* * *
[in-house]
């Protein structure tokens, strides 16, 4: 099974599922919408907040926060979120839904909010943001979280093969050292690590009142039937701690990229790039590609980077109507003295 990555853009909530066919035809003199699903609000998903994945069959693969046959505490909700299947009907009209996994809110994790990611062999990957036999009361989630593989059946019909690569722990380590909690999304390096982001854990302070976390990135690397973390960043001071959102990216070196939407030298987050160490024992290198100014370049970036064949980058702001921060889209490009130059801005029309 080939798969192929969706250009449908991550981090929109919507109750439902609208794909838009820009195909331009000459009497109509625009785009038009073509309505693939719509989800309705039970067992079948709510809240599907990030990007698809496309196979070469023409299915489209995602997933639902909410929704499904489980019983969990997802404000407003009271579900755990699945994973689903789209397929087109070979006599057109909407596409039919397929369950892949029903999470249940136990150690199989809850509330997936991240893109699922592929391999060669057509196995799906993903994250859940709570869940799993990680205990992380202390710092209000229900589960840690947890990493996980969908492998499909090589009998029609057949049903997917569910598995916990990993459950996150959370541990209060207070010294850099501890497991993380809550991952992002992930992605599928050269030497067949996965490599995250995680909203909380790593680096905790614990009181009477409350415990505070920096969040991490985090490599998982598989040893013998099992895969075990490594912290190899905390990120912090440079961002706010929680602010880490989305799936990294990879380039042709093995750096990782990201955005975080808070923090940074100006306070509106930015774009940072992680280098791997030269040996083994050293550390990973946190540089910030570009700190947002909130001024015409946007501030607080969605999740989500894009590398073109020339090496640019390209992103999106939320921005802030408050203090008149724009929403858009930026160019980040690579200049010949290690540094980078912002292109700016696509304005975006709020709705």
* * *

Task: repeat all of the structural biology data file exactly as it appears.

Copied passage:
[in-house]
């Protein structure tokens, strides 16, 4: 099974599922919408907040926060979120839904909010943001979280093969050292690590009142039937701690990229790039590609980077109507003295 990555853009909530066919035809003199699903609000998903994945069959693969046959505490909700299947009907009209996994809110994790990611062999990957036999009361989630593989059946019909690569722990380590909690999304390096982001854990302070976390990135690397973390960043001071959102990216070196939407030298987050160490024992290198100014370049970036064949980058702001921060889209490009130059801005029309 080939798969192929969706250009449908991550981090929109919507109750439902609208794909838009820009195909331009000459009497109509625009785009038009073509309505693939719509989800309705039970067992079948709510809240599907990030990007698809496309196979070469023409299915489209995602997933639902909410929704499904489980019983969990997802404000407003009271579900755990699945994973689903789209397929087109070979006599057109909407596409039919397929369950892949029903999470249940136990150690199989809850509330997936991240893109699922592929391999060669057509196995799906993903994250859940709570869940799993990680205990992380202390710092209000229900589960840690947890990493996980969908492998499909090589009998029609057949049903997917569910598995916990990993459950996150959370541990209060207070010294850099501890497991993380809550991952992002992930992605599928050269030497067949996965490599995250995680909203909380790593680096905790614990009181009477409350415990505070920096969040991490985090490599998982598989040893013998099992895969075990490594912290190899905390990120912090440079961002706010929680602010880490989305799936990294990879380039042709093995750096990782990201955005975080808070923090940074100006306070509106930015774009940072992680280098791997030269040996083994050293550390990973946190540089910030570009700190947002909130001024015409946007501030607080969605999740989500894009590398073109020339090496640019390209992103999106939320921005802030408050203090008149724009929403858009930026160019980040690579200049010949290690540094980078912002292109700016696509304005975006709020709705």